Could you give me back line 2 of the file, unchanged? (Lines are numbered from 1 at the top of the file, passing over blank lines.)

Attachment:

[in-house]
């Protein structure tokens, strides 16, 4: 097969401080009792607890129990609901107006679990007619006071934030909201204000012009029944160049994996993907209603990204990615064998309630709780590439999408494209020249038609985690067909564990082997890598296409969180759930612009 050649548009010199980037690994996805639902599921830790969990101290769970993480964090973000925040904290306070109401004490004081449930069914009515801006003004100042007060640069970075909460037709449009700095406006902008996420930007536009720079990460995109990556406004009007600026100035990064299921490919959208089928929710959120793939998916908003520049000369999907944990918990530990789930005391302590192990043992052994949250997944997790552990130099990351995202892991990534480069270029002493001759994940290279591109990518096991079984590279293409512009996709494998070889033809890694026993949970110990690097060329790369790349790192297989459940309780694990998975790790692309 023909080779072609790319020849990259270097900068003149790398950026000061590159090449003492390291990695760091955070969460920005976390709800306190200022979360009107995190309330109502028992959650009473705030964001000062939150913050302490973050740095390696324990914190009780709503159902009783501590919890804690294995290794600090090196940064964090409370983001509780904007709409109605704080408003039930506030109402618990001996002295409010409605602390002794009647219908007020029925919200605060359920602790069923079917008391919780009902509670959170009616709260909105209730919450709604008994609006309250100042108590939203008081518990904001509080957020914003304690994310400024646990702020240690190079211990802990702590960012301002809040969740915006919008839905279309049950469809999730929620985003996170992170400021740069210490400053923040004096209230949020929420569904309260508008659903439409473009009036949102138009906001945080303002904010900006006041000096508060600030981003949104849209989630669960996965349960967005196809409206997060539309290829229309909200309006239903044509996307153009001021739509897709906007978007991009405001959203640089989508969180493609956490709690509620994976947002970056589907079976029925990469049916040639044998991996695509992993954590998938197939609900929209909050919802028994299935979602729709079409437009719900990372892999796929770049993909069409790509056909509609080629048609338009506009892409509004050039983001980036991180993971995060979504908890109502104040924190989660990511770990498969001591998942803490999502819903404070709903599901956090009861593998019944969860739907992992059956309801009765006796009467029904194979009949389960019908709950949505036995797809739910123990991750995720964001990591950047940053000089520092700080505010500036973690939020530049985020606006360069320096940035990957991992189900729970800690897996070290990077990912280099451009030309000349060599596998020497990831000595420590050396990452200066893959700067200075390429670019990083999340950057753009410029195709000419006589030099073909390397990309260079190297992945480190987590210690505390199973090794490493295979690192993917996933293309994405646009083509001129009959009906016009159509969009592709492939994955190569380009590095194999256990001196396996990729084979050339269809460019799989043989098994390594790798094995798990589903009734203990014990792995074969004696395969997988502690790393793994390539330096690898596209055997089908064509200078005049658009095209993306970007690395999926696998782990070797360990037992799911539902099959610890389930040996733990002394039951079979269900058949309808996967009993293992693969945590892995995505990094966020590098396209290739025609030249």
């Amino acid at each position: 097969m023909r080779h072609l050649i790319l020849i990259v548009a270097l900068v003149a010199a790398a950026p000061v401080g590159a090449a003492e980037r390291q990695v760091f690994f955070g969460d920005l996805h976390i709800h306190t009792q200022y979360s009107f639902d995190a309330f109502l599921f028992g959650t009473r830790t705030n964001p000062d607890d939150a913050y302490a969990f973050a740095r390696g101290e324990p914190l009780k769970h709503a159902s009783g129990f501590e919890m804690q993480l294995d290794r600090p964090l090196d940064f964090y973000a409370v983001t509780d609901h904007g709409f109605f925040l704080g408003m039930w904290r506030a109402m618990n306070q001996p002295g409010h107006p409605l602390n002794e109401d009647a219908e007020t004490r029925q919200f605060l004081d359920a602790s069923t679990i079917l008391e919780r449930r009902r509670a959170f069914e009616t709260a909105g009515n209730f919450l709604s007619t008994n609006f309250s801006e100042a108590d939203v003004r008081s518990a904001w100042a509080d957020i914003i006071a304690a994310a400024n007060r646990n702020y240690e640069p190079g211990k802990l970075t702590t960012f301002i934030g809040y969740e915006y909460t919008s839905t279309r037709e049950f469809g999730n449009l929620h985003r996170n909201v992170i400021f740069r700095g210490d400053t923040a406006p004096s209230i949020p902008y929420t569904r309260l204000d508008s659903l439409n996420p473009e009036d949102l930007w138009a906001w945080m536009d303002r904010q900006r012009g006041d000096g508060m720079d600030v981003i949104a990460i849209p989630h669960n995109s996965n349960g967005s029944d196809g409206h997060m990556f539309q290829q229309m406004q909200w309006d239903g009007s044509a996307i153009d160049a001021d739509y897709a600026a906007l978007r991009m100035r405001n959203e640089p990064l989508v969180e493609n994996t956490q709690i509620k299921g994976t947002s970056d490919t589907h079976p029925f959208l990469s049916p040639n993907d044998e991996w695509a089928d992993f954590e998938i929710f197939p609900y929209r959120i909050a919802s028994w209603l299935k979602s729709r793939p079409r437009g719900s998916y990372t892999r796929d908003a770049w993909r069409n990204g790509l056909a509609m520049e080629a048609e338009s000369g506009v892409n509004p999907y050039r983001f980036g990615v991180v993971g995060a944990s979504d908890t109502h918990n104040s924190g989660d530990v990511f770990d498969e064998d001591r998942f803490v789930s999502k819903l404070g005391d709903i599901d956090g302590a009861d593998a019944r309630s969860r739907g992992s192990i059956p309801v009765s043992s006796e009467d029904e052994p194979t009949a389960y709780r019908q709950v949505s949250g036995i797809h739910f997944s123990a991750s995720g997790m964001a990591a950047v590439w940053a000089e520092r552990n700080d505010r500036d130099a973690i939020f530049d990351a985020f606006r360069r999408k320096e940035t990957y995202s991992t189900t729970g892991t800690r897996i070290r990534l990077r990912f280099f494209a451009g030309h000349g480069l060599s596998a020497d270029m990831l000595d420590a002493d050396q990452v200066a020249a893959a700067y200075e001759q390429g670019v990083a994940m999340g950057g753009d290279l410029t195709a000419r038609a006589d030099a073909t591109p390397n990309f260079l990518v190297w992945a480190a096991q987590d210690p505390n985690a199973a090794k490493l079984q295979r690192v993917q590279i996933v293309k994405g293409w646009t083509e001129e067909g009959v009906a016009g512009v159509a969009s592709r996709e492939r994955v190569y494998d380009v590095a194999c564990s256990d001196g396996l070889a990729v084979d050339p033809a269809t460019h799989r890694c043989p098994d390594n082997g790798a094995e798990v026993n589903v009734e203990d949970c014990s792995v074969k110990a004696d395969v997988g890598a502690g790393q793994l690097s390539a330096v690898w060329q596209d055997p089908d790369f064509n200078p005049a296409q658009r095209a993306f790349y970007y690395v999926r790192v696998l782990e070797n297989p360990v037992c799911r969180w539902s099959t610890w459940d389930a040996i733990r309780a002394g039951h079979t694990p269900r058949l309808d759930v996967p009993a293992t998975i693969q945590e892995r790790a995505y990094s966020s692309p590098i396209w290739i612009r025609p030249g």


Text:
């Protein structure tokens, strides 16, 4: 097969401080009792607890129990609901107006679990007619006071934030909201204000012009029944160049994996993907209603990204990615064998309630709780590439999408494209020249038609985690067909564990082997890598296409969180759930612009 050649548009010199980037690994996805639902599921830790969990101290769970993480964090973000925040904290306070109401004490004081449930069914009515801006003004100042007060640069970075909460037709449009700095406006902008996420930007536009720079990460995109990556406004009007600026100035990064299921490919959208089928929710959120793939998916908003520049000369999907944990918990530990789930005391302590192990043992052994949250997944997790552990130099990351995202892991990534480069270029002493001759994940290279591109990518096991079984590279293409512009996709494998070889033809890694026993949970110990690097060329790369790349790192297989459940309780694990998975790790692309 023909080779072609790319020849990259270097900068003149790398950026000061590159090449003492390291990695760091955070969460920005976390709800306190200022979360009107995190309330109502028992959650009473705030964001000062939150913050302490973050740095390696324990914190009780709503159902009783501590919890804690294995290794600090090196940064964090409370983001509780904007709409109605704080408003039930506030109402618990001996002295409010409605602390002794009647219908007020029925919200605060359920602790069923079917008391919780009902509670959170009616709260909105209730919450709604008994609006309250100042108590939203008081518990904001509080957020914003304690994310400024646990702020240690190079211990802990702590960012301002809040969740915006919008839905279309049950469809999730929620985003996170992170400021740069210490400053923040004096209230949020929420569904309260508008659903439409473009009036949102138009906001945080303002904010900006006041000096508060600030981003949104849209989630669960996965349960967005196809409206997060539309290829229309909200309006239903044509996307153009001021739509897709906007978007991009405001959203640089989508969180493609956490709690509620994976947002970056589907079976029925990469049916040639044998991996695509992993954590998938197939609900929209909050919802028994299935979602729709079409437009719900990372892999796929770049993909069409790509056909509609080629048609338009506009892409509004050039983001980036991180993971995060979504908890109502104040924190989660990511770990498969001591998942803490999502819903404070709903599901956090009861593998019944969860739907992992059956309801009765006796009467029904194979009949389960019908709950949505036995797809739910123990991750995720964001990591950047940053000089520092700080505010500036973690939020530049985020606006360069320096940035990957991992189900729970800690897996070290990077990912280099451009030309000349060599596998020497990831000595420590050396990452200066893959700067200075390429670019990083999340950057753009410029195709000419006589030099073909390397990309260079190297992945480190987590210690505390199973090794490493295979690192993917996933293309994405646009083509001129009959009906016009159509969009592709492939994955190569380009590095194999256990001196396996990729084979050339269809460019799989043989098994390594790798094995798990589903009734203990014990792995074969004696395969997988502690790393793994390539330096690898596209055997089908064509200078005049658009095209993306970007690395999926696998782990070797360990037992799911539902099959610890389930040996733990002394039951079979269900058949309808996967009993293992693969945590892995995505990094966020590098396209290739025609030249």